Hardware or Software Decoder?

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DVB devices receive a MPEG2 Transport Stream (TS); a highly compressed multiplexed stream that contains encoded video, audio and other associated streams. In order to view the underlying content contained within the received TS, the TS itself, and its embedded constituent streams, must be decoded. The particular method undertaken towards those decoding operations is what principally defines which of the two classes a DVB device can be categorized under: as a hardware decoding device or as a software decoding device.

Hardware Decoding Devices

This class of DVB device feature an on-board hardware MPEG decoder IC. As TS decoding operations can be computationally intensive, allowing the receiving device to also handle the decoding of the incoming stream effectively alleviates the need to tie up the host system's CPU with that burden and, instead, leaves the CPU free to tackle other processes.

Historical Perspective

At the time that digital TV services emerged, MPEG2 encoded content was the norm and decoding of such streams was still significantly challenging for the typical CPU of that era. Consequently, the first DVB devices for the personal computer market were PCI cards that all featured an on-board hardware MPEG2 decoder IC.

Within a few years, the increased computational abilities of the average CPU greatly diminished any real need for a dedicated decoding device. Still, many individuals seemed to desire the off-loading from the CPU that a hardware decoding device offered, and, hence, this class of device remained quite common within the marketplace alongside the newer "software decoding" devices (see below). However, this is no longer the case today, as software decoding devices have become the ubiquitous offering, although a few manufactures still produce hardware decoding devices too.

In any regard, two particular groups of hardware decoding PCI cards developed and are discussed below:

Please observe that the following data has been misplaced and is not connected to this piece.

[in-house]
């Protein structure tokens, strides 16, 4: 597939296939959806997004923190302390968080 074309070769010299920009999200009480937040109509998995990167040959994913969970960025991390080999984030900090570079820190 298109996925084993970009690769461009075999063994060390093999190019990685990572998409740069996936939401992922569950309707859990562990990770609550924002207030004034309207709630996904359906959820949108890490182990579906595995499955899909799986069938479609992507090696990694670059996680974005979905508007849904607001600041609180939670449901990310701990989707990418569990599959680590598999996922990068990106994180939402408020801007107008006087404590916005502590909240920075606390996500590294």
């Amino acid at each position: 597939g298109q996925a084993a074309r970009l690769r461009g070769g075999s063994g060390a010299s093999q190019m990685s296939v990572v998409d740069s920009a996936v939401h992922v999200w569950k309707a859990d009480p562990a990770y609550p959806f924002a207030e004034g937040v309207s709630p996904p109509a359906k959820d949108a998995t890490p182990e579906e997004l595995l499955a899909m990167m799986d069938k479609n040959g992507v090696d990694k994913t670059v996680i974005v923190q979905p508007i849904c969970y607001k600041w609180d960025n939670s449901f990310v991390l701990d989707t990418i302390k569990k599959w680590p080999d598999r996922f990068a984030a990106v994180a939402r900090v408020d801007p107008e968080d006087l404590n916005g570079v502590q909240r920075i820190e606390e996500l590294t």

(i) "Full-Featured" or "Premium" cards

One group of DVB-{C,S,T} hardware decoding cards, the early Siemens, Hauppauge and Technotrend DVB cards utilizing the AV711x MPEG2 Decoder, became commonly known as “Premium” or “Full-featured Cards”. However, by today's standards, such labels or classifications have become misnomers:

  • These cards feature a decoder (the AV711x) that is only capable of processing MP@ML streams (i.e. up to SDTV resolutions only). In fairness, at the time this particular lot of devices debuted, DVB-{C,S,T} services were still several years away from offering MP@HL (HDTV resolutions) streams.

Nonetheless, despite the advent of HDTV services, the “full-featured” tag line continues to persist, although such references are clearly obsolescent. While these “Premium” cards do alleviate the host system's CPU from the task of decoding SDTV streams, it should be noted that they do so at the expense of PCI bus resources – after decoding, the large uncompressed SDTV bitstream is offloaded from the card across the PCI bus to the video adapter for display.

For a long time the VDR Project unfortunately forced its users to install at least one of these expensive cards in their system. However, this is no longer the case, as VDR now also offers the VDR Software Decoder Plugin.

(ii) ATSC hardware decoding cards

  • Janus based Mpeg 2 decoders
  • uncommon to see such labels applied to them, although occasionally referred to as premium cards.
  • are capable of MP@HL (i.e more full-featured then their DVB-x counterparts)
  • routing of decoded bitstream – can't pass over PCI bus, only possible to offload straight to display device

Relevance of Hardware Decoding cards Today

Ultimately, the utility that such devices provide is subject to individual opinion.

That said, in the case of the so called “Full-featured” cards, there are some that feel that these devices are outdated and that their premium expense unjustifiable given that one pays for a hardware decoder they really don't need – given every recent PC with more than ~500MHz is able to decode SDTV MPEG2 Streams in software without any extra cost. One user even expressed “let the "Full-featured Cards" die better sooner than later. You can spend your money a better way, invite your girlfriend for a ice-cream or drink some beer with your friends.”

For more capable decoding devices, such as those that can handle HDTV resolutions, the arguments against them aren't necessarily as valid, given the complexity and demands of HDTV decoding operations. Nonetheless, their value has also been somewhat diminished in the recent years by technologies (such as XvMC) that allow for the offloading of parts of the decoding processes from the CPU onto the GPU of the video adaptor. Secondly, the march of time has not impeded the continued progression of raw CPU power, and even fluid playback via pure software decoding is quite achievable with most AMD and Intel CPUs since the last couple of years.

  • No modern card design has adopted a hardware decoding approach.